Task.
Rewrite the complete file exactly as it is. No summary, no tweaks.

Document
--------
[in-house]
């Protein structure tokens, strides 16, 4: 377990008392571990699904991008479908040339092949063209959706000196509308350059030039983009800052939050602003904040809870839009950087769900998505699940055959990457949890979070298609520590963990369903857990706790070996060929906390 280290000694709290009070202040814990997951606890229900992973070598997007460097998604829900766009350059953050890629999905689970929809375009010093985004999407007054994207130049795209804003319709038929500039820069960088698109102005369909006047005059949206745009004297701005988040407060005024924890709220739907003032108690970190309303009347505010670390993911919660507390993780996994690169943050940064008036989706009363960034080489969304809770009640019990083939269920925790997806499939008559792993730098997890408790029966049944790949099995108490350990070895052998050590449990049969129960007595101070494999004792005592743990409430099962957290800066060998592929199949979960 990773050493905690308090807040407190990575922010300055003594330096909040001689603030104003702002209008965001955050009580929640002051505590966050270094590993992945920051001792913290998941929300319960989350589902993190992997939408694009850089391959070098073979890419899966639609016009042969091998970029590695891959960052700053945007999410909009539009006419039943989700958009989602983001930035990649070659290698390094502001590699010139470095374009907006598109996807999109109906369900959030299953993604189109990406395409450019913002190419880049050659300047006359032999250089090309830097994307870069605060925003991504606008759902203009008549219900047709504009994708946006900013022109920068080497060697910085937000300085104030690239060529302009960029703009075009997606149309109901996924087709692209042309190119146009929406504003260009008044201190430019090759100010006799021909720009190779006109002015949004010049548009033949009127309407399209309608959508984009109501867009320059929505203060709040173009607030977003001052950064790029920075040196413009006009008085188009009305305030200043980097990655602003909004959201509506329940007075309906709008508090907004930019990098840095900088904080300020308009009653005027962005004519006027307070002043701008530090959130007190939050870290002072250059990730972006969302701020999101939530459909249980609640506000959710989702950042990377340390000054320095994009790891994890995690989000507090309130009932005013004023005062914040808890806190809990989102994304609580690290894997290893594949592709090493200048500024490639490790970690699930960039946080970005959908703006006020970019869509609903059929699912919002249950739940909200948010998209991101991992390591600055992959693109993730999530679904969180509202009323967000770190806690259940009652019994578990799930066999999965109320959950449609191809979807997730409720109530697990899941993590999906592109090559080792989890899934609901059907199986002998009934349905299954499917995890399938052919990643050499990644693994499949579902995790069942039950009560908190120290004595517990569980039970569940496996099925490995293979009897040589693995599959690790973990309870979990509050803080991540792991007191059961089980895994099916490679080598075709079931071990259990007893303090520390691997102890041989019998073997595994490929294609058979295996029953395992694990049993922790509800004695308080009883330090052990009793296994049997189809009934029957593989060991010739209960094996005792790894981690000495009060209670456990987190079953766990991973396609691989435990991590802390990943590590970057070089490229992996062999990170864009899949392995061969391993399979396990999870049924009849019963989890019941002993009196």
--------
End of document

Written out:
[in-house]
């Protein structure tokens, strides 16, 4: 377990008392571990699904991008479908040339092949063209959706000196509308350059030039983009800052939050602003904040809870839009950087769900998505699940055959990457949890979070298609520590963990369903857990706790070996060929906390 280290000694709290009070202040814990997951606890229900992973070598997007460097998604829900766009350059953050890629999905689970929809375009010093985004999407007054994207130049795209804003319709038929500039820069960088698109102005369909006047005059949206745009004297701005988040407060005024924890709220739907003032108690970190309303009347505010670390993911919660507390993780996994690169943050940064008036989706009363960034080489969304809770009640019990083939269920925790997806499939008559792993730098997890408790029966049944790949099995108490350990070895052998050590449990049969129960007595101070494999004792005592743990409430099962957290800066060998592929199949979960 990773050493905690308090807040407190990575922010300055003594330096909040001689603030104003702002209008965001955050009580929640002051505590966050270094590993992945920051001792913290998941929300319960989350589902993190992997939408694009850089391959070098073979890419899966639609016009042969091998970029590695891959960052700053945007999410909009539009006419039943989700958009989602983001930035990649070659290698390094502001590699010139470095374009907006598109996807999109109906369900959030299953993604189109990406395409450019913002190419880049050659300047006359032999250089090309830097994307870069605060925003991504606008759902203009008549219900047709504009994708946006900013022109920068080497060697910085937000300085104030690239060529302009960029703009075009997606149309109901996924087709692209042309190119146009929406504003260009008044201190430019090759100010006799021909720009190779006109002015949004010049548009033949009127309407399209309608959508984009109501867009320059929505203060709040173009607030977003001052950064790029920075040196413009006009008085188009009305305030200043980097990655602003909004959201509506329940007075309906709008508090907004930019990098840095900088904080300020308009009653005027962005004519006027307070002043701008530090959130007190939050870290002072250059990730972006969302701020999101939530459909249980609640506000959710989702950042990377340390000054320095994009790891994890995690989000507090309130009932005013004023005062914040808890806190809990989102994304609580690290894997290893594949592709090493200048500024490639490790970690699930960039946080970005959908703006006020970019869509609903059929699912919002249950739940909200948010998209991101991992390591600055992959693109993730999530679904969180509202009323967000770190806690259940009652019994578990799930066999999965109320959950449609191809979807997730409720109530697990899941993590999906592109090559080792989890899934609901059907199986002998009934349905299954499917995890399938052919990643050499990644693994499949579902995790069942039950009560908190120290004595517990569980039970569940496996099925490995293979009897040589693995599959690790973990309870979990509050803080991540792991007191059961089980895994099916490679080598075709079931071990259990007893303090520390691997102890041989019998073997595994490929294609058979295996029953395992694990049993922790509800004695308080009883330090052990009793296994049997189809009934029957593989060991010739209960094996005792790894981690000495009060209670456990987190079953766990991973396609691989435990991590802390990943590590970057070089490229992996062999990170864009899949392995061969391993399979396990999870049924009849019963989890019941002993009196």